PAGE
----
Are We Losing Privacy With the Increasing Number of Doorbell Cameras and Home Surveillance Systems?

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Are we losing privacy in our own neighborhoods? The increasing popularity of doorbell camera systems and other camera surveillance means more and more cameras are watching us when we leave our street and wherever we go.

Even police departments are using some systems to add eyes to their force.

Felicia Duran is one of many people who likes the convenience of seeing who is at her door without actually opening the door.

"We just felt it was a little more convenient than a standard alarm," Duran said.

It's also allowed her to see some strange things.

"So I was able to open the app and look and see in the camera there was a strange man with his goat in my grass," Duran said.

But ultimately for her and it's about security.

"I feel that not only the safety of myself and my children, but my neighbors and my neighborhood kind of out ways the privacy issue," Duran said.

Her nest system is one of many options available to individuals, homeowner associations, and even police departments.

"Everywhere you look there is a camera, there is video of everything all the time forever," Frisco Police Department Community Services Officer Radd Rotello said.

Rotello was instrumental in getting his department partnered with doorbell camera firm Ring.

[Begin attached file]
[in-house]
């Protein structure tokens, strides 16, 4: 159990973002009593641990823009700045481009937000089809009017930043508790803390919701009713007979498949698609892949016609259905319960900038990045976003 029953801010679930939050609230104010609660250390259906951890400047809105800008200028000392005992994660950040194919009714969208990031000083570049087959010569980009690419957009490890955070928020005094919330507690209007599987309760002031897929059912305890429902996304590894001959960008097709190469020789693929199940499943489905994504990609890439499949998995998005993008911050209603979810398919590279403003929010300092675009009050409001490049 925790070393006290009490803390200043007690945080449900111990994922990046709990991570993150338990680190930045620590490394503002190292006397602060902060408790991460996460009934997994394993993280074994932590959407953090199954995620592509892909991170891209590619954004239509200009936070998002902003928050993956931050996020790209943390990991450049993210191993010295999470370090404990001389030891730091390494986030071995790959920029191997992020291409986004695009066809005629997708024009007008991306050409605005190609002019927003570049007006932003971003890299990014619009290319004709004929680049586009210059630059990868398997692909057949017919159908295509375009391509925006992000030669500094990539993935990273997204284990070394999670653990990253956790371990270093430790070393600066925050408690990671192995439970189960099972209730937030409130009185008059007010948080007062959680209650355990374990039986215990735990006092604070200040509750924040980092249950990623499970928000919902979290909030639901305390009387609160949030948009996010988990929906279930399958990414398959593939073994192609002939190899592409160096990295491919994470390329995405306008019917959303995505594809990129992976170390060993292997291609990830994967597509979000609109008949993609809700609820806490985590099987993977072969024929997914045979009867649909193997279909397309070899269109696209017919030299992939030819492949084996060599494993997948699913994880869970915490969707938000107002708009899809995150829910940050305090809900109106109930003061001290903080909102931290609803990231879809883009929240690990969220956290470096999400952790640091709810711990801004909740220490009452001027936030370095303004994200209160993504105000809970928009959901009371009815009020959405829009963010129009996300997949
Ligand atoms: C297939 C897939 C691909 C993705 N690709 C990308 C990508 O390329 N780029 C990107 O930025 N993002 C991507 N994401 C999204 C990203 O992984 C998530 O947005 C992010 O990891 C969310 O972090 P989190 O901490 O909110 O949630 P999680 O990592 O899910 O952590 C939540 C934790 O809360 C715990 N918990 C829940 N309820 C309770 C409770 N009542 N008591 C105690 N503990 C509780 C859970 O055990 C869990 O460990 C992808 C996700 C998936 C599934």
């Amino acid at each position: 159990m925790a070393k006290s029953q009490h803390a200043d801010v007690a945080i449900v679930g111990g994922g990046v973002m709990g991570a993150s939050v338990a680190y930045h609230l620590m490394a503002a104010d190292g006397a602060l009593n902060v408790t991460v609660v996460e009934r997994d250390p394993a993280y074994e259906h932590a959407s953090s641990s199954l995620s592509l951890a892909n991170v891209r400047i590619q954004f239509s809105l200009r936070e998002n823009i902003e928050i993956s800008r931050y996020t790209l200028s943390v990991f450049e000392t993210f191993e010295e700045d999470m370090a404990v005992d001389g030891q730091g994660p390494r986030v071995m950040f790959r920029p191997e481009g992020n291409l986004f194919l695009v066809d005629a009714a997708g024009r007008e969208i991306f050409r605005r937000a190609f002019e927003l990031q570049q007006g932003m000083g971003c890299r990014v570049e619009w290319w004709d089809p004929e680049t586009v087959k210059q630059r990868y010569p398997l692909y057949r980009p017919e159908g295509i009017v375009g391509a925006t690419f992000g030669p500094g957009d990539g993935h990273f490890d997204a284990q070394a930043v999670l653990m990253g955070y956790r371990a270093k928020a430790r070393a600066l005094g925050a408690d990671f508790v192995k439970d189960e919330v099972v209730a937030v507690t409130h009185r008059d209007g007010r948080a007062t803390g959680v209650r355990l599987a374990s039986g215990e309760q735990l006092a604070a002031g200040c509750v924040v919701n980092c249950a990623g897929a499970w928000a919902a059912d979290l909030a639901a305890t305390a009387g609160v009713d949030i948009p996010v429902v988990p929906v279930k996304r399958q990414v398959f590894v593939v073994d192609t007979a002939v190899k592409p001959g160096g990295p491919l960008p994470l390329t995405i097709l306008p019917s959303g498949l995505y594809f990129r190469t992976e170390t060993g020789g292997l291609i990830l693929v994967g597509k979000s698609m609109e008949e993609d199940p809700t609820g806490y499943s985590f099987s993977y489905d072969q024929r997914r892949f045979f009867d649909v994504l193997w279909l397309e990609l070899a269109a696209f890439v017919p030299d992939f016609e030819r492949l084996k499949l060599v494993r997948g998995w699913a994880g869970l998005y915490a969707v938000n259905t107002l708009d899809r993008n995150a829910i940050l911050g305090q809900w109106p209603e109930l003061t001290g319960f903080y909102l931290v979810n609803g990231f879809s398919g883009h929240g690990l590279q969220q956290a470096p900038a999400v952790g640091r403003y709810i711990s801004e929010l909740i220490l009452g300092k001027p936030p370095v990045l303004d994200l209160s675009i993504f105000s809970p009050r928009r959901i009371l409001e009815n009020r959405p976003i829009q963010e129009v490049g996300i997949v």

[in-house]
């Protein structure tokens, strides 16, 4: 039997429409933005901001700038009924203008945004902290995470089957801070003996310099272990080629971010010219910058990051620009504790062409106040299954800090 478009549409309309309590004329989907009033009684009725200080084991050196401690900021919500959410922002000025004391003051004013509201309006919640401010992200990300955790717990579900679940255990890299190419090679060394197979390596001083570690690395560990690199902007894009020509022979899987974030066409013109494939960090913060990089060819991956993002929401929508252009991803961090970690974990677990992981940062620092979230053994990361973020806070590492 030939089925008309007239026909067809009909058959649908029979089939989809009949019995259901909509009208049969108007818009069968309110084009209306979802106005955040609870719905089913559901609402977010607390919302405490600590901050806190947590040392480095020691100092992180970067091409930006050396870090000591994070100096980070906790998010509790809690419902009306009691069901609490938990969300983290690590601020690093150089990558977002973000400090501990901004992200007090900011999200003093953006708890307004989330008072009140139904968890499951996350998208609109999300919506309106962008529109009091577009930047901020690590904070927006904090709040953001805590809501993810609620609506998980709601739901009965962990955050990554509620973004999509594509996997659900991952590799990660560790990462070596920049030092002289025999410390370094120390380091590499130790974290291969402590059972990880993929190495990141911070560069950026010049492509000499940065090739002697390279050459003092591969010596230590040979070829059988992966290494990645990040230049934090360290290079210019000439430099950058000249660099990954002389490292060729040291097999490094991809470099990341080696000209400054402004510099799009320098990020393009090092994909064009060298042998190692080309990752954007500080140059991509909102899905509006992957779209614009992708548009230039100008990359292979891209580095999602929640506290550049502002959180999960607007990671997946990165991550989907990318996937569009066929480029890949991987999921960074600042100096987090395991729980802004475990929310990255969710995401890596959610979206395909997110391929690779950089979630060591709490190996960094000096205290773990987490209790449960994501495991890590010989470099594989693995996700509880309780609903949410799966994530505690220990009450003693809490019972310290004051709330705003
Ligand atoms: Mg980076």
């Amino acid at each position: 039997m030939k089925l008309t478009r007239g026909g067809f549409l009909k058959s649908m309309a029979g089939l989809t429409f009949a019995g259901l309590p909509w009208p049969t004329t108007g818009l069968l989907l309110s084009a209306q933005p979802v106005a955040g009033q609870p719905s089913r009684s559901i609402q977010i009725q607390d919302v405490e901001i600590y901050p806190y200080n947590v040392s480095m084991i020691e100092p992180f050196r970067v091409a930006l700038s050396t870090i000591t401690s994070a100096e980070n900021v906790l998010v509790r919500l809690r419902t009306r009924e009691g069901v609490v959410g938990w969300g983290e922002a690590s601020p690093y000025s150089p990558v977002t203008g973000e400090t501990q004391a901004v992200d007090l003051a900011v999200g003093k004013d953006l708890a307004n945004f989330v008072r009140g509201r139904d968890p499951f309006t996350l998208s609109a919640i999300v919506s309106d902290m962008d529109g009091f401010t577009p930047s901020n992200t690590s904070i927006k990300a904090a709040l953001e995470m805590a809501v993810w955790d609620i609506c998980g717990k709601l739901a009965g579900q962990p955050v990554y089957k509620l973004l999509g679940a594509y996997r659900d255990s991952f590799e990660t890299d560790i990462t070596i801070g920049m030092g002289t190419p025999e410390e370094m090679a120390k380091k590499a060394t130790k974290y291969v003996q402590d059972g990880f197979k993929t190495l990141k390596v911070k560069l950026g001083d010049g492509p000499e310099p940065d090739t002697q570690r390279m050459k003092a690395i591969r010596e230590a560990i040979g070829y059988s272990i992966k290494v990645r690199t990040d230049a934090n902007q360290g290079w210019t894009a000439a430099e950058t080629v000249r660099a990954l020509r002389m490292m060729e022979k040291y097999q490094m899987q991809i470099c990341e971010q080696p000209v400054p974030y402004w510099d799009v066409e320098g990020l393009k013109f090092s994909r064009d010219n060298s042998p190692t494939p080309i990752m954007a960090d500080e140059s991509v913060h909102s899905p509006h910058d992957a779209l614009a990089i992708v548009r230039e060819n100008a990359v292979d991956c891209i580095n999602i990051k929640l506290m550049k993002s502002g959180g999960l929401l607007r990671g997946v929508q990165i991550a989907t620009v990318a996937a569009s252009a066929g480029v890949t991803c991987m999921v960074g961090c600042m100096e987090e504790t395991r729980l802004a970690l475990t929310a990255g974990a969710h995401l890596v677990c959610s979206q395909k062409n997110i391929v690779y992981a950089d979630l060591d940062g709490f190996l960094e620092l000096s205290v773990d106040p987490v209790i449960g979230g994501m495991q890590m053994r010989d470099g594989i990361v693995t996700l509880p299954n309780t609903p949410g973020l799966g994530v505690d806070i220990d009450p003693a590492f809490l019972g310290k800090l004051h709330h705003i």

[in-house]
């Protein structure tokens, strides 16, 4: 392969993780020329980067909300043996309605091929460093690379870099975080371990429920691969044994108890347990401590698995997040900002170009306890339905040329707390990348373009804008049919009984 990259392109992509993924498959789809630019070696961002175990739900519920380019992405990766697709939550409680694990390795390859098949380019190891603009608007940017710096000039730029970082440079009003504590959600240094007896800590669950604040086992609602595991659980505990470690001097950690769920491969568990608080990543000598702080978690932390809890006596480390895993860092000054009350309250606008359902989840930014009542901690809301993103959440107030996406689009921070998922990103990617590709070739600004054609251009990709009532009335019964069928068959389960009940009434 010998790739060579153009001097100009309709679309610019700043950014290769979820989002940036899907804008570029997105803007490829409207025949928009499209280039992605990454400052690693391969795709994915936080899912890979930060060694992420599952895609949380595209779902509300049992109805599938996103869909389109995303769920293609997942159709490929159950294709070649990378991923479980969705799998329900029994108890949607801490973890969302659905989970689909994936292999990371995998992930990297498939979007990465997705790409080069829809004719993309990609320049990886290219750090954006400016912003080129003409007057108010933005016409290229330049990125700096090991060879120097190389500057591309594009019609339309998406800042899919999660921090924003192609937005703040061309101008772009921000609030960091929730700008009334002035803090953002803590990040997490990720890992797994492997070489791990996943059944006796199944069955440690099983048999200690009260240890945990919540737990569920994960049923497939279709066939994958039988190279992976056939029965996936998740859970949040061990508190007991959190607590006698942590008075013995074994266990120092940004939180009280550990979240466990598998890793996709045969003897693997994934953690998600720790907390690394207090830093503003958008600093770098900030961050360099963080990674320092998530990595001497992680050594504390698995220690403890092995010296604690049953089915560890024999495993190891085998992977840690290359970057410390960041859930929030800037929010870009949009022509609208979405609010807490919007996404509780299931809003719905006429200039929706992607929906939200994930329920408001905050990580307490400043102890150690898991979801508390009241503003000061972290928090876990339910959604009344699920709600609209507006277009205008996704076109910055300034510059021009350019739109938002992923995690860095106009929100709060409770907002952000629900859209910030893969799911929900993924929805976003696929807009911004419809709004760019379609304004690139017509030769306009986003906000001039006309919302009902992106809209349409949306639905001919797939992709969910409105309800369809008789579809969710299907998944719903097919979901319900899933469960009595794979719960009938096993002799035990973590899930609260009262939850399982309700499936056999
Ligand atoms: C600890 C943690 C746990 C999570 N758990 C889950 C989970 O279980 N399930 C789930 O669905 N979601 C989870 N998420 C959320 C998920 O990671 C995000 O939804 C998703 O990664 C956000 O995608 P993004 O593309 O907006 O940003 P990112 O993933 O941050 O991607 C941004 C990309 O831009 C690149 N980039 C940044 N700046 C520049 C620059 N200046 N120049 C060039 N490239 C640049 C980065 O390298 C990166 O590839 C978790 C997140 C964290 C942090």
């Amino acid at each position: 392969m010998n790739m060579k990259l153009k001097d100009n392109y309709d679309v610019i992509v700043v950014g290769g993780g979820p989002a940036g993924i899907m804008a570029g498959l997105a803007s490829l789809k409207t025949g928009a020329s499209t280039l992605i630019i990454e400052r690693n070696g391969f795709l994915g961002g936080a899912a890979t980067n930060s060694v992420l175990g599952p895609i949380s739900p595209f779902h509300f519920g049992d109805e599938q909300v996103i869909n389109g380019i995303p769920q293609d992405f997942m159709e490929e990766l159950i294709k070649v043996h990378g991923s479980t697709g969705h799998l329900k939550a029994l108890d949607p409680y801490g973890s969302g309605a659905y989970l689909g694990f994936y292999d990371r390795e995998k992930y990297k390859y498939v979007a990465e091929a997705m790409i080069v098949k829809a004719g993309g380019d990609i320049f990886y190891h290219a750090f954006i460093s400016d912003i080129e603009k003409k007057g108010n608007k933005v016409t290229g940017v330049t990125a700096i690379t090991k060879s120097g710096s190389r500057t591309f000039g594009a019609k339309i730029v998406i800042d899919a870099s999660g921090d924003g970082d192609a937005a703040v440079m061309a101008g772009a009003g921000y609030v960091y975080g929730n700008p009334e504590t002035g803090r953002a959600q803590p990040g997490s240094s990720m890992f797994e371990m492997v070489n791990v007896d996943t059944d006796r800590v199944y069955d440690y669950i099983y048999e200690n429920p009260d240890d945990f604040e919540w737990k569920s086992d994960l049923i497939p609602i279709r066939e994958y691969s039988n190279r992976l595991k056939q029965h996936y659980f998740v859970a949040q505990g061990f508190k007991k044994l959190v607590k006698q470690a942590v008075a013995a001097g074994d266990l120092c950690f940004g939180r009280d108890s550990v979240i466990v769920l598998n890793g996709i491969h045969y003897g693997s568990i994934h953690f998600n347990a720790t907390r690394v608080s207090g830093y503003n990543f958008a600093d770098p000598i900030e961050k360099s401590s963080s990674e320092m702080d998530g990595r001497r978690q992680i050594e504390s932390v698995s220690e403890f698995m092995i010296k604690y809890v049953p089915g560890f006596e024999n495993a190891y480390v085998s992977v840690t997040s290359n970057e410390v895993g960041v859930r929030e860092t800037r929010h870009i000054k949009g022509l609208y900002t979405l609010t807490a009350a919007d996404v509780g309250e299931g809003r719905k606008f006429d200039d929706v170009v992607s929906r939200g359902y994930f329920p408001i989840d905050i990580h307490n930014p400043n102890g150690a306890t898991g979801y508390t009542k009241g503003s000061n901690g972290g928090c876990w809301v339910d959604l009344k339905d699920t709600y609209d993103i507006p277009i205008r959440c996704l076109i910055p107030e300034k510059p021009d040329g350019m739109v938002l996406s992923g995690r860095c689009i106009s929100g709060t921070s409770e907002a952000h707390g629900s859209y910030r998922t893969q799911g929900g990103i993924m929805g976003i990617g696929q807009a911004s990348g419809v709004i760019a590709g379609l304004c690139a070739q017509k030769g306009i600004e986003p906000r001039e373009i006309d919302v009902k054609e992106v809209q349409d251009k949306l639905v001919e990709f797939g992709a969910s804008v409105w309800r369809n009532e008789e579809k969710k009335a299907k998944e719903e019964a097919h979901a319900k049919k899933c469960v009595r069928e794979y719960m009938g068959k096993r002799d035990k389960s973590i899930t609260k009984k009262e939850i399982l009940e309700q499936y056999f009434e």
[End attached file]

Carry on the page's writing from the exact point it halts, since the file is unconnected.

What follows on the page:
"It's really given us an opportunity to reach out to the public," Rotello said. "Let's them know what's going on. Keeps us informed on what's going on in neighborhoods that may have otherwise been reported. And it's an easier way for our detectives to get ahold of some video with permission of the ring owner."

Through the partnership Ring users, or anyone with a surveillance system, can upload their video that police can access.

But it's only video users give to the department. Police do not have direct access to homeowner's cameras.

Privacy was something the police department wanted to ensure.

"Of course I was concerned with the legality of that and is everybody's privacy going to stay private," Rotello said. "Everybody has their rights and we wanted to make sure any partnership we had didn't violate anything and was just beneficial only."

But should there be concerns over losing your privacy?

"I don't know about concerned, but you should be aware," Former Police Chief and policing consultant Andy Harvey said. "Everywhere we are just assume you are being taped."

With 23-years of experience Harvey has seen the changes in surveillance technology.

He sees the advantages for police.

"The side of course for police it's a great crime fighting tool," Harvey said. "Whenever you have more eyes and video surveillance it's a great tool for us. Let's be very real about that."

But he also says police have a responsibility to the public.

"It's a great resource as long as we don't use it incorrectly or abuse it," Harvey said. Because if you start doing that it's going to have a counter effect. Here we are trying to build trust and if we start doing that it's going to effect that."

Trust is already a concern even for people like Duran who have these systems.

"I'm not comfortable with constantly being watched because I feel like there's no privacy you know," Duran said.

But that's a small price she's willing to pay or rather sacrifice when it comes to what's most important between security versus privacy.

"Definitely the security I feel it outweighs the privacy by a ton," Duran said.

Ring has partnered with over 400 departments across the country.

For a map that shows what police agencies in your area partner with Ring click here.

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